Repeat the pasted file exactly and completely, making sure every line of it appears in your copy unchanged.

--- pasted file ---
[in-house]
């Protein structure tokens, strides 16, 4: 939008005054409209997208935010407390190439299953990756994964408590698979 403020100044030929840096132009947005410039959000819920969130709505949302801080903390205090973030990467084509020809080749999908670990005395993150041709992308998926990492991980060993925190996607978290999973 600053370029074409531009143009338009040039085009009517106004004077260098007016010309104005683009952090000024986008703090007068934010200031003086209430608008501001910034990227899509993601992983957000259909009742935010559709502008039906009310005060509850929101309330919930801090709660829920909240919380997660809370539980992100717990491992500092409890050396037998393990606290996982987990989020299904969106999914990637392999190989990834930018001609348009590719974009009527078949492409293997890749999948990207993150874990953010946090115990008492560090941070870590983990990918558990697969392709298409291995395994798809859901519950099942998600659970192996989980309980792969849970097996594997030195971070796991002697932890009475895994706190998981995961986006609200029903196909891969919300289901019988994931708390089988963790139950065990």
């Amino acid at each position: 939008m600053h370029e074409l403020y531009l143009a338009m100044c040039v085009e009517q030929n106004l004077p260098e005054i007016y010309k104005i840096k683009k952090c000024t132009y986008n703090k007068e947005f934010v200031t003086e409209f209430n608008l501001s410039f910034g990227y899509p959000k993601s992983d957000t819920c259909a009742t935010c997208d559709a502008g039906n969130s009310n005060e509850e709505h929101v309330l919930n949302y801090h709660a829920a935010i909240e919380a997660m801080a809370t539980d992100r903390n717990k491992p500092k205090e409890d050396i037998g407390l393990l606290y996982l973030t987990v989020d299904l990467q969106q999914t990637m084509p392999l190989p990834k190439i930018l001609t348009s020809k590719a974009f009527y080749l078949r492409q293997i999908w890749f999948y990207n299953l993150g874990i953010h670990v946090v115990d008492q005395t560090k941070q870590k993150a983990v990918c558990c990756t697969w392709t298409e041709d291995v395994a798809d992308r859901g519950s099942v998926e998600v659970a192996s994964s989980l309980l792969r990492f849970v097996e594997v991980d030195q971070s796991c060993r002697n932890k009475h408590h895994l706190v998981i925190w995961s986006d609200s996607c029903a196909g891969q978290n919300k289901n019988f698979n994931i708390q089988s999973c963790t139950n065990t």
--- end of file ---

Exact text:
[in-house]
């Protein structure tokens, strides 16, 4: 939008005054409209997208935010407390190439299953990756994964408590698979 403020100044030929840096132009947005410039959000819920969130709505949302801080903390205090973030990467084509020809080749999908670990005395993150041709992308998926990492991980060993925190996607978290999973 600053370029074409531009143009338009040039085009009517106004004077260098007016010309104005683009952090000024986008703090007068934010200031003086209430608008501001910034990227899509993601992983957000259909009742935010559709502008039906009310005060509850929101309330919930801090709660829920909240919380997660809370539980992100717990491992500092409890050396037998393990606290996982987990989020299904969106999914990637392999190989990834930018001609348009590719974009009527078949492409293997890749999948990207993150874990953010946090115990008492560090941070870590983990990918558990697969392709298409291995395994798809859901519950099942998600659970192996989980309980792969849970097996594997030195971070796991002697932890009475895994706190998981995961986006609200029903196909891969919300289901019988994931708390089988963790139950065990």
């Amino acid at each position: 939008m600053h370029e074409l403020y531009l143009a338009m100044c040039v085009e009517q030929n106004l004077p260098e005054i007016y010309k104005i840096k683009k952090c000024t132009y986008n703090k007068e947005f934010v200031t003086e409209f209430n608008l501001s410039f910034g990227y899509p959000k993601s992983d957000t819920c259909a009742t935010c997208d559709a502008g039906n969130s009310n005060e509850e709505h929101v309330l919930n949302y801090h709660a829920a935010i909240e919380a997660m801080a809370t539980d992100r903390n717990k491992p500092k205090e409890d050396i037998g407390l393990l606290y996982l973030t987990v989020d299904l990467q969106q999914t990637m084509p392999l190989p990834k190439i930018l001609t348009s020809k590719a974009f009527y080749l078949r492409q293997i999908w890749f999948y990207n299953l993150g874990i953010h670990v946090v115990d008492q005395t560090k941070q870590k993150a983990v990918c558990c990756t697969w392709t298409e041709d291995v395994a798809d992308r859901g519950s099942v998926e998600v659970a192996s994964s989980l309980l792969r990492f849970v097996e594997v991980d030195q971070s796991c060993r002697n932890k009475h408590h895994l706190v998981i925190w995961s986006d609200s996607c029903a196909g891969q978290n919300k289901n019988f698979n994931i708390q089988s999973c963790t139950n065990t």